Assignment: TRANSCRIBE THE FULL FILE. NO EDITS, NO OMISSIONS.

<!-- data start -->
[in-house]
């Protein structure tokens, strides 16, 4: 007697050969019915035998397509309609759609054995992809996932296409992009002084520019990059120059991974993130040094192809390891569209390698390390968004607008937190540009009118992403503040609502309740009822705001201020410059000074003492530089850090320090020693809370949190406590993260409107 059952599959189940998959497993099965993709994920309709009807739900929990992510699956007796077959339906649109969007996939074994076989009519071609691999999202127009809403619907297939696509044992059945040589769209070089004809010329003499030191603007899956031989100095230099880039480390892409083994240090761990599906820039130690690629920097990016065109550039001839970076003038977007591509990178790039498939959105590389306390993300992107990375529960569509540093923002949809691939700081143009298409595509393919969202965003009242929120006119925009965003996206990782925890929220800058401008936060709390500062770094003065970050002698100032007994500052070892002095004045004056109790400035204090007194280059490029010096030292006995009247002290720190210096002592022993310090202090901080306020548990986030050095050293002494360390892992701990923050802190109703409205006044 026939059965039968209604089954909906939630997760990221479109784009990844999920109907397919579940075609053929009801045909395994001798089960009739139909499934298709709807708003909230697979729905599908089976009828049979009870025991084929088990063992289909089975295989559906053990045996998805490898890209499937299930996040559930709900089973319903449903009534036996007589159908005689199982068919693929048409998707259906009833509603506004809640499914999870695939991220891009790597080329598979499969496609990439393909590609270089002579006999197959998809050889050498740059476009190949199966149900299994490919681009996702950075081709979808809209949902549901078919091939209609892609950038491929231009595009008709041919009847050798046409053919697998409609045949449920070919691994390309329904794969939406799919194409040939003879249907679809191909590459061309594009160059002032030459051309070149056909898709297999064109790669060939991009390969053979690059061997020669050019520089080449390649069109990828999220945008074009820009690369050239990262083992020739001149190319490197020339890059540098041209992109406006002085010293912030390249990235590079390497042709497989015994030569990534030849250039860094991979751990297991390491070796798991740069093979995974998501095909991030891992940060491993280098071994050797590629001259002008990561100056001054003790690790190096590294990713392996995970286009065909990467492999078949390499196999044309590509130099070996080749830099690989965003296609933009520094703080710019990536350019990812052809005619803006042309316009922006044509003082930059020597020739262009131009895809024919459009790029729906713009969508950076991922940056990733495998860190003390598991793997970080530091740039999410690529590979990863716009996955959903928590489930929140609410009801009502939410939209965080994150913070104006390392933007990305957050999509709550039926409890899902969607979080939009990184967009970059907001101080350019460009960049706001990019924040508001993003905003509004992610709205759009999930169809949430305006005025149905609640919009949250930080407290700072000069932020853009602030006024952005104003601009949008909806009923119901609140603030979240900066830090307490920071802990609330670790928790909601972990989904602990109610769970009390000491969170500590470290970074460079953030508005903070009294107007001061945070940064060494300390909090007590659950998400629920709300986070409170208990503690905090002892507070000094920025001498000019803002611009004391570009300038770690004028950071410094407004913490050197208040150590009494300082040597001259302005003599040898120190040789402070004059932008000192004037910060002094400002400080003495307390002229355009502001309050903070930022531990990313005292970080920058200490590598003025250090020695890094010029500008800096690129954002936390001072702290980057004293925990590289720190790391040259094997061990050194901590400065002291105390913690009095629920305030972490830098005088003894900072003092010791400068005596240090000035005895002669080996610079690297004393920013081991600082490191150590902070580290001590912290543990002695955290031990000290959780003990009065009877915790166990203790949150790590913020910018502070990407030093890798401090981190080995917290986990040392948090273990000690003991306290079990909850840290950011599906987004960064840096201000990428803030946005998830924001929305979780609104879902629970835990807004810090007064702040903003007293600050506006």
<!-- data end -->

[in-house]
């Protein structure tokens, strides 16, 4: 007697050969019915035998397509309609759609054995992809996932296409992009002084520019990059120059991974993130040094192809390891569209390698390390968004607008937190540009009118992403503040609502309740009822705001201020410059000074003492530089850090320090020693809370949190406590993260409107 059952599959189940998959497993099965993709994920309709009807739900929990992510699956007796077959339906649109969007996939074994076989009519071609691999999202127009809403619907297939696509044992059945040589769209070089004809010329003499030191603007899956031989100095230099880039480390892409083994240090761990599906820039130690690629920097990016065109550039001839970076003038977007591509990178790039498939959105590389306390993300992107990375529960569509540093923002949809691939700081143009298409595509393919969202965003009242929120006119925009965003996206990782925890929220800058401008936060709390500062770094003065970050002698100032007994500052070892002095004045004056109790400035204090007194280059490029010096030292006995009247002290720190210096002592022993310090202090901080306020548990986030050095050293002494360390892992701990923050802190109703409205006044 026939059965039968209604089954909906939630997760990221479109784009990844999920109907397919579940075609053929009801045909395994001798089960009739139909499934298709709807708003909230697979729905599908089976009828049979009870025991084929088990063992289909089975295989559906053990045996998805490898890209499937299930996040559930709900089973319903449903009534036996007589159908005689199982068919693929048409998707259906009833509603506004809640499914999870695939991220891009790597080329598979499969496609990439393909590609270089002579006999197959998809050889050498740059476009190949199966149900299994490919681009996702950075081709979808809209949902549901078919091939209609892609950038491929231009595009008709041919009847050798046409053919697998409609045949449920070919691994390309329904794969939406799919194409040939003879249907679809191909590459061309594009160059002032030459051309070149056909898709297999064109790669060939991009390969053979690059061997020669050019520089080449390649069109990828999220945008074009820009690369050239990262083992020739001149190319490197020339890059540098041209992109406006002085010293912030390249990235590079390497042709497989015994030569990534030849250039860094991979751990297991390491070796798991740069093979995974998501095909991030891992940060491993280098071994050797590629001259002008990561100056001054003790690790190096590294990713392996995970286009065909990467492999078949390499196999044309590509130099070996080749830099690989965003296609933009520094703080710019990536350019990812052809005619803006042309316009922006044509003082930059020597020739262009131009895809024919459009790029729906713009969508950076991922940056990733495998860190003390598991793997970080530091740039999410690529590979990863716009996955959903928590489930929140609410009801009502939410939209965080994150913070104006390392933007990305957050999509709550039926409890899902969607979080939009990184967009970059907001101080350019460009960049706001990019924040508001993003905003509004992610709205759009999930169809949430305006005025149905609640919009949250930080407290700072000069932020853009602030006024952005104003601009949008909806009923119901609140603030979240900066830090307490920071802990609330670790928790909601972990989904602990109610769970009390000491969170500590470290970074460079953030508005903070009294107007001061945070940064060494300390909090007590659950998400629920709300986070409170208990503690905090002892507070000094920025001498000019803002611009004391570009300038770690004028950071410094407004913490050197208040150590009494300082040597001259302005003599040898120190040789402070004059932008000192004037910060002094400002400080003495307390002229355009502001309050903070930022531990990313005292970080920058200490590598003025250090020695890094010029500008800096690129954002936390001072702290980057004293925990590289720190790391040259094997061990050194901590400065002291105390913690009095629920305030972490830098005088003894900072003092010791400068005596240090000035005895002669080996610079690297004393920013081991600082490191150590902070580290001590912290543990002695955290031990000290959780003990009065009877915790166990203790949150790590913020910018502070990407030093890798401090981190080995917290986990040392948090273990000690003991306290079990909850840290950011599906987004960064840096201000990428803030946005998830924001929305979780609104879902629970835990807004810090007064702040903003007293600050506006």